Monthly Archives: May 2017

Living For God in Christ

“live for the rest of the time … by the will of God. Let the time that is past suffice for doing what the Gentiles like to do, living in licentiousness, passions, drunkenness… and lawless idolatry.”  (1Pet 4:2-3)

After the victory of Jesus Christ, Peter now points his listeners to a future where they should be controlled by the will of God, as opposed to the past where they were controlled by the rebellious nature. Christ’s victory is the source of the believer’s power to live by the will of God. In the past, another force controlled this person and mauled him in the mire of all that ‘the Gentiles like to do…’ How would you face that force – like the Philistine that kept Israel in bondage until David appeared? No, until a boy that trusted in the power of God appeared. Only this trust could salvage this nation. Israel was dismayed, terrified, deeply shaken and greatly afraid. They couldn’t advance to fight, they couldn’t pray, they couldn’t think, they couldn’t answer the challenge! Some vices listed above grip like a strong man, and Peter knows no other power to beat them other than Jesus Christ.

How do you face difficult times? Let us quickly observe (in 1Sam 17) that when all the Israelites were dismayed and terrified, they had only heard the Philistine’s words – and they had not considered the Lord God with them. One way to face such frightening situations is to freeze and go numb as one stung and paralyzed, or to panic in fear just as the Israelites were greatly shaken. When all you hear are the words of that enemy and all you see is the large size of that problem and all you think about is the complexity of the situation, your strength will go down and it can make you sick. Yes, we may hear the Philistine’s words – the times may be difficult and the load may be heavy, but we should not succumb and respond without hearing some more – hearing from the Lord God who is on our side.

Even the Philistine, he was looking at the armies of Israel and saying, ‘I defy…’ – thinking, this is just another nation; he had not considered the God of that nation, who is also a mighty fighter. This ignorance continued when he spoke to David contemptuously… but he learnt some news when David responded with words and action: ‘I come against you in the name of the LORD Almighty, the God of the armies of Israel’ (1Sam 17:45). This is the winning posture: Listen all the way; when you hear what God is saying, the Philistine’s words will not shake you. When you know the Power of God who is with you, you can face that mountain with confidence that you will surmount it.

 

Jesus Christ was the ultimate revelation of God’s power to win – God’s power to overcome every bondage physical or spiritual. Living for God is the ultimate purpose of your creation, and the way to fulfill this purpose is only in Christ Jesus. May the Lord be your light daily that you will live to the fullness of God’s purpose for your life.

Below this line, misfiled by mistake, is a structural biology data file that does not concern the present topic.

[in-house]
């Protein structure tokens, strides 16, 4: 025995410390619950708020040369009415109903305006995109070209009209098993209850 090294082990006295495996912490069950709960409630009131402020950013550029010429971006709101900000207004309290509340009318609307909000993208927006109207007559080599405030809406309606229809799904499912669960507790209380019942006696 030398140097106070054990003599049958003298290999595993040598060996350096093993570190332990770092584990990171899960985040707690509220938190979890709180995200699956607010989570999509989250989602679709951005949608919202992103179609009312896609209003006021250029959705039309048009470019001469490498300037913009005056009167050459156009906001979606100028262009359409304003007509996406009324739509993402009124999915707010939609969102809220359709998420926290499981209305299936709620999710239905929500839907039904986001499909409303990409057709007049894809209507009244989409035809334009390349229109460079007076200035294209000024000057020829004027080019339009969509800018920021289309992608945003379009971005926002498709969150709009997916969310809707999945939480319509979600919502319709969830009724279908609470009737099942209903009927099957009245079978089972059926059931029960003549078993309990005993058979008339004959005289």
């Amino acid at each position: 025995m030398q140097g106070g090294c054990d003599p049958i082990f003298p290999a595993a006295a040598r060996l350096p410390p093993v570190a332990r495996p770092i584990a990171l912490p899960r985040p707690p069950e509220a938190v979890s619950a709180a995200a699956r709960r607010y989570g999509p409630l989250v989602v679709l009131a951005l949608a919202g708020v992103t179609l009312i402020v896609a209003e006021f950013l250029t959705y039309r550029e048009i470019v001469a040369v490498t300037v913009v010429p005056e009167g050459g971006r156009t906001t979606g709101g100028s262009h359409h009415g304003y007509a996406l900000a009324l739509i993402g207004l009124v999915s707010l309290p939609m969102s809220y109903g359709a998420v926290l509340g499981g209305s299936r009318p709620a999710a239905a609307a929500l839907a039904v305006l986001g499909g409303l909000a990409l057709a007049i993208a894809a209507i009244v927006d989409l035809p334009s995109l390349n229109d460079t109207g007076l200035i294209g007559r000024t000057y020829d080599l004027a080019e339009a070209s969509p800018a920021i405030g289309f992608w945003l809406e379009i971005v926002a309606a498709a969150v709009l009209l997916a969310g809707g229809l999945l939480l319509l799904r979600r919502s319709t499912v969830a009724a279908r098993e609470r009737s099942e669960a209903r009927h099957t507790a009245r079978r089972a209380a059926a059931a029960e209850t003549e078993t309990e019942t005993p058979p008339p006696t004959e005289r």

In the steps of the Martyrs

But Stephen, full of the Holy Spirit, looked up to heaven and saw the glory of God, … “Look,” he said, “I see heaven open and the Son of Man standing at the right hand of God.” (Acts 7:55-56)

This again is the season to remember and draw inspiration from those who were faithful to the end – the Uganda Martyrs who are remembered year after year; there are other annual feasts celebrated in honor of different saints, known and unknown, including apostles, evangelists and martyrs – whose life of faithful devotion and witness remains a great encouragement for today’s believers. William’s old hymn captures well the important theme:

For all the saints, who from their labors rest,
Who Thee by faith before the world confessed,
Thy Name, O Jesus, be forever blessed. Alleluia, Alleluia!

O may Thy soldiers, faithful, true and bold,
Fight as the saints who nobly fought of old,
And win with them the victor’s crown of gold. Alleluia, Alleluia!

These saints were faithful to the end and now form the Church triumphant where ‘There will be no more death or mourning or crying or pain’, while believers on earth are the Church militant where as Paul the Apostle encourages Timothy, they ought to ‘Fight the good fight of the faith.’ Faithful means manifesting a true spirit to a person to whom one is bound by a promise, a pledge, honor, or love. Walking in their steps demands a continual encouragement of one another until we behold the Lord as Stephen did in the hour of his death. Indeed it was the hour of his entrance into a new glorious life – and this seems to have been the same experience for many martyrs.